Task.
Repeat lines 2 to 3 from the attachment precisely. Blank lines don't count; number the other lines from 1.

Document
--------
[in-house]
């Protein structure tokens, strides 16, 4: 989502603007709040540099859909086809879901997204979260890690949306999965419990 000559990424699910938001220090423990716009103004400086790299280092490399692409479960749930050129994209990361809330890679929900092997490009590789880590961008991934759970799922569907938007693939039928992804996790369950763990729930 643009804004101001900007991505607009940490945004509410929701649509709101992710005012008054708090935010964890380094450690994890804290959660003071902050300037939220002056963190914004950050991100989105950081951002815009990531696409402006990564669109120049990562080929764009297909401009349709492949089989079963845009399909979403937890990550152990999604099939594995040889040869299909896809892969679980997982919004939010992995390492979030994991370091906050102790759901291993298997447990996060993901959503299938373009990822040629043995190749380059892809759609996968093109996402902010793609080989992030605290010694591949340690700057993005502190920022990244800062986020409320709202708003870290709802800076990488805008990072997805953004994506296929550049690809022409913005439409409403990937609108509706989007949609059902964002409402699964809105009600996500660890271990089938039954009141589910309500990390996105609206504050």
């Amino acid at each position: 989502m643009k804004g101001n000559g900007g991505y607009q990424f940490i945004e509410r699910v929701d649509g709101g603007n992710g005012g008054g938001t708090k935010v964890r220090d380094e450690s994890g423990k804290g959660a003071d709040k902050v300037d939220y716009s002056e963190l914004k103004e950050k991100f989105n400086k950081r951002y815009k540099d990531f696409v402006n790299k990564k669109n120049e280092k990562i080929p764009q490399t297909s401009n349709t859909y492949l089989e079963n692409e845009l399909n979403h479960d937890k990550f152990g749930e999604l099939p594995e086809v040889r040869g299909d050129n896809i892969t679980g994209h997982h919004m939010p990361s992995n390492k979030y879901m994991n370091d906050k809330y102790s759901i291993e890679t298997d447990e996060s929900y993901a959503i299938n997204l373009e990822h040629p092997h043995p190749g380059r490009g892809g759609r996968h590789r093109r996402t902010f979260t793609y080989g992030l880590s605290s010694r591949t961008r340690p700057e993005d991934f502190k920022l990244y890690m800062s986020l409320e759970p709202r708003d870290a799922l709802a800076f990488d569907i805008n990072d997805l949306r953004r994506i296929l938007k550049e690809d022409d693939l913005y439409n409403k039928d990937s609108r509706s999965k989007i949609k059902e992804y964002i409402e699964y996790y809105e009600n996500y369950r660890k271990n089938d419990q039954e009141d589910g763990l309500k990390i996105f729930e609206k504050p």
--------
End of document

């Protein structure tokens, strides 16, 4: 989502603007709040540099859909086809879901997204979260890690949306999965419990 000559990424699910938001220090423990716009103004400086790299280092490399692409479960749930050129994209990361809330890679929900092997490009590789880590961008991934759970799922569907938007693939039928992804996790369950763990729930 643009804004101001900007991505607009940490945004509410929701649509709101992710005012008054708090935010964890380094450690994890804290959660003071902050300037939220002056963190914004950050991100989105950081951002815009990531696409402006990564669109120049990562080929764009297909401009349709492949089989079963845009399909979403937890990550152990999604099939594995040889040869299909896809892969679980997982919004939010992995390492979030994991370091906050102790759901291993298997447990996060993901959503299938373009990822040629043995190749380059892809759609996968093109996402902010793609080989992030605290010694591949340690700057993005502190920022990244800062986020409320709202708003870290709802800076990488805008990072997805953004994506296929550049690809022409913005439409409403990937609108509706989007949609059902964002409402699964809105009600996500660890271990089938039954009141589910309500990390996105609206504050």
């Amino acid at each position: 989502m643009k804004g101001n000559g900007g991505y607009q990424f940490i945004e509410r699910v929701d649509g709101g603007n992710g005012g008054g938001t708090k935010v964890r220090d380094e450690s994890g423990k804290g959660a003071d709040k902050v300037d939220y716009s002056e963190l914004k103004e950050k991100f989105n400086k950081r951002y815009k540099d990531f696409v402006n790299k990564k669109n120049e280092k990562i080929p764009q490399t297909s401009n349709t859909y492949l089989e079963n692409e845009l399909n979403h479960d937890k990550f152990g749930e999604l099939p594995e086809v040889r040869g299909d050129n896809i892969t679980g994209h997982h919004m939010p990361s992995n390492k979030y879901m994991n370091d906050k809330y102790s759901i291993e890679t298997d447990e996060s929900y993901a959503i299938n997204l373009e990822h040629p092997h043995p190749g380059r490009g892809g759609r996968h590789r093109r996402t902010f979260t793609y080989g992030l880590s605290s010694r591949t961008r340690p700057e993005d991934f502190k920022l990244y890690m800062s986020l409320e759970p709202r708003d870290a799922l709802a800076f990488d569907i805008n990072d997805l949306r953004r994506i296929l938007k550049e690809d022409d693939l913005y439409n409403k039928d990937s609108r509706s999965k989007i949609k059902e992804y964002i409402e699964y996790y809105e009600n996500y369950r660890k271990n089938d419990q039954e009141d589910g763990l309500k990390i996105f729930e609206k504050p």